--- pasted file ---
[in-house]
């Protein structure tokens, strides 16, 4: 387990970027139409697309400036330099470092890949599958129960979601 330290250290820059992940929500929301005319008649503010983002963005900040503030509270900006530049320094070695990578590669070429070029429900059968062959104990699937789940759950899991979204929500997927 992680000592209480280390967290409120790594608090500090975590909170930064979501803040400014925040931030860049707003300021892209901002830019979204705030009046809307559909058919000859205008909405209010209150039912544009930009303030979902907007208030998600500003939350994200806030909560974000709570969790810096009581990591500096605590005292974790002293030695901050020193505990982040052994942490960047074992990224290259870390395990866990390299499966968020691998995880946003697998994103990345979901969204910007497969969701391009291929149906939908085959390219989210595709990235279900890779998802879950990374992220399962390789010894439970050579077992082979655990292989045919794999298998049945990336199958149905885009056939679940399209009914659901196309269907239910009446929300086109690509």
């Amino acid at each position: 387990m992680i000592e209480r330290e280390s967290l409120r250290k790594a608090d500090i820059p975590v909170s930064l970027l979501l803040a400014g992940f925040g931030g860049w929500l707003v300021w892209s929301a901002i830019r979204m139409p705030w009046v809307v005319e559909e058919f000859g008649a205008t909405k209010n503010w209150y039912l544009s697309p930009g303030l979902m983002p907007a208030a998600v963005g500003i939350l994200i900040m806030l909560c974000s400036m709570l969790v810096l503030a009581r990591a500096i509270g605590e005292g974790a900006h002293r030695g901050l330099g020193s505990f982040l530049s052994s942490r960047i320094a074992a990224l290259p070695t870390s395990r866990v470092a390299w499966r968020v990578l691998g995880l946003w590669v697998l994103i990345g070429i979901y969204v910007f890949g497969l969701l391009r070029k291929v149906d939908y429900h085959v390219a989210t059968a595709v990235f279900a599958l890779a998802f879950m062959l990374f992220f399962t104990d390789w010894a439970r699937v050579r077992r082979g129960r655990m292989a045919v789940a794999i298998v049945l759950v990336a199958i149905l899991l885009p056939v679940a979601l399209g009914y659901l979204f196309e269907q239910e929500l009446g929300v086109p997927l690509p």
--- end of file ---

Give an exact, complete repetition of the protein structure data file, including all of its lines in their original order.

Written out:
[in-house]
């Protein structure tokens, strides 16, 4: 387990970027139409697309400036330099470092890949599958129960979601 330290250290820059992940929500929301005319008649503010983002963005900040503030509270900006530049320094070695990578590669070429070029429900059968062959104990699937789940759950899991979204929500997927 992680000592209480280390967290409120790594608090500090975590909170930064979501803040400014925040931030860049707003300021892209901002830019979204705030009046809307559909058919000859205008909405209010209150039912544009930009303030979902907007208030998600500003939350994200806030909560974000709570969790810096009581990591500096605590005292974790002293030695901050020193505990982040052994942490960047074992990224290259870390395990866990390299499966968020691998995880946003697998994103990345979901969204910007497969969701391009291929149906939908085959390219989210595709990235279900890779998802879950990374992220399962390789010894439970050579077992082979655990292989045919794999298998049945990336199958149905885009056939679940399209009914659901196309269907239910009446929300086109690509």
């Amino acid at each position: 387990m992680i000592e209480r330290e280390s967290l409120r250290k790594a608090d500090i820059p975590v909170s930064l970027l979501l803040a400014g992940f925040g931030g860049w929500l707003v300021w892209s929301a901002i830019r979204m139409p705030w009046v809307v005319e559909e058919f000859g008649a205008t909405k209010n503010w209150y039912l544009s697309p930009g303030l979902m983002p907007a208030a998600v963005g500003i939350l994200i900040m806030l909560c974000s400036m709570l969790v810096l503030a009581r990591a500096i509270g605590e005292g974790a900006h002293r030695g901050l330099g020193s505990f982040l530049s052994s942490r960047i320094a074992a990224l290259p070695t870390s395990r866990v470092a390299w499966r968020v990578l691998g995880l946003w590669v697998l994103i990345g070429i979901y969204v910007f890949g497969l969701l391009r070029k291929v149906d939908y429900h085959v390219a989210t059968a595709v990235f279900a599958l890779a998802f879950m062959l990374f992220f399962t104990d390789w010894a439970r699937v050579r077992r082979g129960r655990m292989a045919v789940a794999i298998v049945l759950v990336a199958i149905l899991l885009p056939v679940a979601l399209g009914y659901l979204f196309e269907q239910e929500l009446g929300v086109p997927l690509p």